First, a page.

Yes, we are what we consume.
But we're also what we celebrate, nurture, and champion. The objects that surround us drive our creativity and passions, as well as (very critical lately) keep our brains occupied. Each one has a beginning – a spark of genius, a practical purpose, a competitive race – and that's what Alamo Drafthouse and Mondo are celebrating in Pop Culture Trademarks.
Pop Culture Trademarks is our new apparel line that provides a closer look at the thought and ingenuity inside the guts of the everyday objects we love, drawing from the past century of very familiar patent registrations. Here's a look at the tales behind the designs that have shaped our lives.
Digital vs. film. Blu-ray vs. HD-DVD. VHS vs. Betamax. Format wars have been a part of film history since the very beginning – the very, very beginning, in fact.
The 4-perforation 35mm standard we know today developed only after a bloody fight between Thomas Edison, William Dickson (one of Edison’s inventors who left to form Biograph), the Lumiere Brothers in France, and many others. Michael Delaney’s patent #US1144693 for a spring-loaded, self-rewinding film reel – shown here – was beautiful and elegant, but alas, did not survive the original format wars.
Although second-to-market behind the superior quality Betamax, JVC engineers Yuma Shiraishi and Shizuo Takano fought and eventually won a brutal decade-long format war with an argument grounded in the philosophical stance that fair use and open standards are better for society.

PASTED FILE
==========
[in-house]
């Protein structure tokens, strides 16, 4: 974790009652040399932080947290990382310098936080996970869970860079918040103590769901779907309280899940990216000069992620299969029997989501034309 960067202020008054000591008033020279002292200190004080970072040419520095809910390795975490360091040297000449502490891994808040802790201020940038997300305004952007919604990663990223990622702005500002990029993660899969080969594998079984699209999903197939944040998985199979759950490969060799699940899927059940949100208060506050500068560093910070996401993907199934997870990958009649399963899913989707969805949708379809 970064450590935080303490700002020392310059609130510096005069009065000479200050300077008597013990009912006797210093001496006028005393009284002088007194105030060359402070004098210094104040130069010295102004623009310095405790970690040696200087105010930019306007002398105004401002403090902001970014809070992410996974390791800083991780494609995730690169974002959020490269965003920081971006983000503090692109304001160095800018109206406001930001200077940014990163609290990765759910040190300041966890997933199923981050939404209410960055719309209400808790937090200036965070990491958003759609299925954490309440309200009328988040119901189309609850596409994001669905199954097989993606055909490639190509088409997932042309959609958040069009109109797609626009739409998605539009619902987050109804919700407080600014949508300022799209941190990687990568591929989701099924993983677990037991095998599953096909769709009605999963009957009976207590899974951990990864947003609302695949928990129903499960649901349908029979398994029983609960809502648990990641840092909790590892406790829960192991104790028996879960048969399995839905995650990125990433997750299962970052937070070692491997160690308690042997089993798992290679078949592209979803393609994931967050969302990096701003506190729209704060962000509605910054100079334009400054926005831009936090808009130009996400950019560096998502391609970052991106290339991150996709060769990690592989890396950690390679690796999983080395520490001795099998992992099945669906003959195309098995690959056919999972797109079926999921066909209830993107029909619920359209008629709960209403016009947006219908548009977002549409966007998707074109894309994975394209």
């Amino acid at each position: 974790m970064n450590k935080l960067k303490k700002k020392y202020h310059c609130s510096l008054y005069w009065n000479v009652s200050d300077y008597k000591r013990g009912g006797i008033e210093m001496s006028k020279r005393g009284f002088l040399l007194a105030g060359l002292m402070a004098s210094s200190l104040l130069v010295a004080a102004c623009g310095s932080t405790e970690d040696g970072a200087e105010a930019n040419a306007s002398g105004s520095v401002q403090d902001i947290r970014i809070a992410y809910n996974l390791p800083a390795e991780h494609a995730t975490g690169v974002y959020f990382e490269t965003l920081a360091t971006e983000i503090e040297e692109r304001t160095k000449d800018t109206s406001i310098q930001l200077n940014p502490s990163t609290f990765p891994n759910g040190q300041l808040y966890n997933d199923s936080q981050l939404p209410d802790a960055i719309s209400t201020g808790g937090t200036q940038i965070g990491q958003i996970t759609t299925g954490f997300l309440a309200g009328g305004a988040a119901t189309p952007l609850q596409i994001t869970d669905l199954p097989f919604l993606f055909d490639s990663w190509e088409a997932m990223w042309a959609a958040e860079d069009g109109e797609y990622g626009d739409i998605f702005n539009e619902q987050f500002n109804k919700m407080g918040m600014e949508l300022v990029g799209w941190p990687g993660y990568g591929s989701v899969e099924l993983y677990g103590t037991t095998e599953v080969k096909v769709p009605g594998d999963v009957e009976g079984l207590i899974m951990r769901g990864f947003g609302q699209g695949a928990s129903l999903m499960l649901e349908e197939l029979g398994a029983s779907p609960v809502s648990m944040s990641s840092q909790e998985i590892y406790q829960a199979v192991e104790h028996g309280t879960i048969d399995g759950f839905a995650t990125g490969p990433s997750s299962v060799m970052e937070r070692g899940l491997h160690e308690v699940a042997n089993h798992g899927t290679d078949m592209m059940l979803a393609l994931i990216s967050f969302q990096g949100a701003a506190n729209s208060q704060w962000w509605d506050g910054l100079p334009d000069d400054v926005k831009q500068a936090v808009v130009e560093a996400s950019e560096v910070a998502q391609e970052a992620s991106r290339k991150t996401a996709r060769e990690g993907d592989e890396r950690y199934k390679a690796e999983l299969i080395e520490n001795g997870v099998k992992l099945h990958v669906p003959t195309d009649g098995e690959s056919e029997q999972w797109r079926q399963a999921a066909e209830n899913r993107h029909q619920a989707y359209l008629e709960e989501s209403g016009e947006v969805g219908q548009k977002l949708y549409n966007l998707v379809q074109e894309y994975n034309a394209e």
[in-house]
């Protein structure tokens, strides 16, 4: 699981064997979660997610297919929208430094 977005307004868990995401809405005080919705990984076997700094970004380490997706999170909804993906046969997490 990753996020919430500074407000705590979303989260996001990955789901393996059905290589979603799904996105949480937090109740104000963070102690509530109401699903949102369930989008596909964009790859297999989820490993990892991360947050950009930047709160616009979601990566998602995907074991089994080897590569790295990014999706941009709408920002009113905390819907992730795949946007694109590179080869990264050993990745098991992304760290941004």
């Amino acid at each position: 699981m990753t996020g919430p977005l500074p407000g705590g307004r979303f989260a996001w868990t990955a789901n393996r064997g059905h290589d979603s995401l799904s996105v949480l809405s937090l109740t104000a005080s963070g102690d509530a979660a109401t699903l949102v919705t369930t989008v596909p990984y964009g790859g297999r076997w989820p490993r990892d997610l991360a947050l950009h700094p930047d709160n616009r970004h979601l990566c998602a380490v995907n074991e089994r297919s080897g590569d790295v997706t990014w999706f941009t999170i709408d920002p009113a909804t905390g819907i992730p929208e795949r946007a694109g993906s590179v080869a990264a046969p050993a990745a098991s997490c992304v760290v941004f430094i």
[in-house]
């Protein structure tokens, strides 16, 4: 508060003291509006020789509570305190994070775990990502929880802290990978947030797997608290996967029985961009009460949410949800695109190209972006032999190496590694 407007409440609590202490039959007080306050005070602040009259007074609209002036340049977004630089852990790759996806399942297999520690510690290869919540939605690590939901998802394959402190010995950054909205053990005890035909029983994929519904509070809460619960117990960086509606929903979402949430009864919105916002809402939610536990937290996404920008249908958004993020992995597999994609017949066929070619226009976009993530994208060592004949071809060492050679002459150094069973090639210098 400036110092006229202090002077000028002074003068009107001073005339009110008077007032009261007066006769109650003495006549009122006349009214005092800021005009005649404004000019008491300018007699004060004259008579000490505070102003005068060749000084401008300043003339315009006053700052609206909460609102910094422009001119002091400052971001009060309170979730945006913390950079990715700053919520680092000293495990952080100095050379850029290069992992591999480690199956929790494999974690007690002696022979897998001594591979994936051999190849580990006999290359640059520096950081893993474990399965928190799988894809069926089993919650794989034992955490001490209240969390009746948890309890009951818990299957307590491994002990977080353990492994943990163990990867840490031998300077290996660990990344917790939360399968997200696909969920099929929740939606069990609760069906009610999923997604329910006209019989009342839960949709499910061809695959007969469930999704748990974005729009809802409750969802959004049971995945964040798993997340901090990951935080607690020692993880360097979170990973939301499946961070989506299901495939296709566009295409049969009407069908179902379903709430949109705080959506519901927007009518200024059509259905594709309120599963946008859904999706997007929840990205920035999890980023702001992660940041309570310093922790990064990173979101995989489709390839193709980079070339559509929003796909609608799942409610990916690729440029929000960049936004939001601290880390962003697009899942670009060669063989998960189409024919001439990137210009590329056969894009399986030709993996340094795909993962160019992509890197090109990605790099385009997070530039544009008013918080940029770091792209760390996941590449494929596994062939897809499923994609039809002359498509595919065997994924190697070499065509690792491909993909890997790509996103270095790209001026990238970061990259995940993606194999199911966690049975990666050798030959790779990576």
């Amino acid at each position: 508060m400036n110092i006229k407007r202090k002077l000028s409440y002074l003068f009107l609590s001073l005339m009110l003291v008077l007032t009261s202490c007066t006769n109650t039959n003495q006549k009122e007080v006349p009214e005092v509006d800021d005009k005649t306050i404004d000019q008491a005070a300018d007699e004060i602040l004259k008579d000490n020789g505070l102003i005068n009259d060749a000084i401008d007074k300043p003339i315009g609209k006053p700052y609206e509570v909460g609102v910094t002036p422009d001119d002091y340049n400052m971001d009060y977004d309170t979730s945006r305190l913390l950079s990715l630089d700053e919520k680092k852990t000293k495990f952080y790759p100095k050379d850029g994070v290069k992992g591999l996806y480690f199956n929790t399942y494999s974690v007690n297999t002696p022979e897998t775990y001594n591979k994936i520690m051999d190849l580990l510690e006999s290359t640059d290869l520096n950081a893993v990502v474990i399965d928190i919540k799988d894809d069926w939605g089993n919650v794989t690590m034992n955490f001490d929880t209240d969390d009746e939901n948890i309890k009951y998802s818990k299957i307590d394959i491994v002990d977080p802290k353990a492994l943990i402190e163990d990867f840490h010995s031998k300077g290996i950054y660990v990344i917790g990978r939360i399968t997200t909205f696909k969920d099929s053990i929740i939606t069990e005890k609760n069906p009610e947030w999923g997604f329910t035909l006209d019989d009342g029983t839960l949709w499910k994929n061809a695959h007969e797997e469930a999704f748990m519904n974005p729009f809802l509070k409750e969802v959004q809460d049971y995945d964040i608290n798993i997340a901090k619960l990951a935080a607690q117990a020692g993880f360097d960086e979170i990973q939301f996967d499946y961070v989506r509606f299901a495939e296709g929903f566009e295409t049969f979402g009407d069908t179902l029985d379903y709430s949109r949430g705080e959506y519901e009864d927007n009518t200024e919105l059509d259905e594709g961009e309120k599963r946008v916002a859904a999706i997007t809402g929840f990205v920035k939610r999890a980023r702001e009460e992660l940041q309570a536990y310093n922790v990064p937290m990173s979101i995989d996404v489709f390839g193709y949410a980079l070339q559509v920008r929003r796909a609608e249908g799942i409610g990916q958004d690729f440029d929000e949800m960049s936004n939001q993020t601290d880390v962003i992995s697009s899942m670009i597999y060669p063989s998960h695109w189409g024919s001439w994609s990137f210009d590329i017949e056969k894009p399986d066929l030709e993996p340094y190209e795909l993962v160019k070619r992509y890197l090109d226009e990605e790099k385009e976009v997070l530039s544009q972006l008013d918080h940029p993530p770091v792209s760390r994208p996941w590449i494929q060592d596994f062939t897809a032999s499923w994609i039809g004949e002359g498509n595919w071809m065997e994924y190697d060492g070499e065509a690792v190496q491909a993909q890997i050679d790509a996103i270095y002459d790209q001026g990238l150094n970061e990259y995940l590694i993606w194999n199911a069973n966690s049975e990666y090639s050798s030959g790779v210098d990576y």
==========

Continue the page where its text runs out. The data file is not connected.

Sony had locked down their earlier Betamax technology, charging licensing fees for anyone wishing to utilize, monetize, or improve upon them. Shiraishi and Takano argued that sharing technology among inventors and competitors without licensing was better for consumers and society at large. On their shoulders, the VHS era was born. Home entertainment would be forever changed.
In 1983, video game revenues were $3.2 billion dollars. In just two years, revenues had dropped to $100 million, a 97% drop. Enter Masayuki Yukawa and a team of crack Japanese inventors.
They developed the next generation of video game consoles, featuring a reliable and iconic front-loading cartridge system and a new set of design parameters. By 1988, sales of their cartridges eclipsed the total combined sales of all other home computer software, and Japan was cemented as the dominant force in video game design.
In 1974, visionary game designer Gary Gygax launched the wildly-influential Dungeons and Dragons at Gencon, the fantasy and tabletop gaming convention he founded six years prior. As part of the design, Gygax re-introduced a die that has existed since Roman times – the icosahedron – or, the 20-sided die.
Given its long history, a trip to the patent office never crossed Gygax’s mind. The patent was eventually filed on Aug. 12, 1997, under the dubious claim that it would aid the operation of state lotteries... but we all know who really earned the kudos.
Edwin Meyer was a pharmacist at Owl Drug in Portland, Oregon in 1919. From the drug store, he developed a photo-finishing business. He borrowed money from his dad to head out on his own and quickly became the nation’s largest producer of 2D scenic postcards. Stereoscopic (3D) postcards were a novelty, but the viewers were bulky and awkward.
Meyer was approached by William Gruber, a Portland organ maker, amateur inventor, and photography enthusiast. Gruber had cobbled together a compact, lightweight viewer using recently-popularized 16mm film stock. A deal was struck, and Gruber’s now-ubiquitous plastic contraption soon swept the imagination of 1950s America.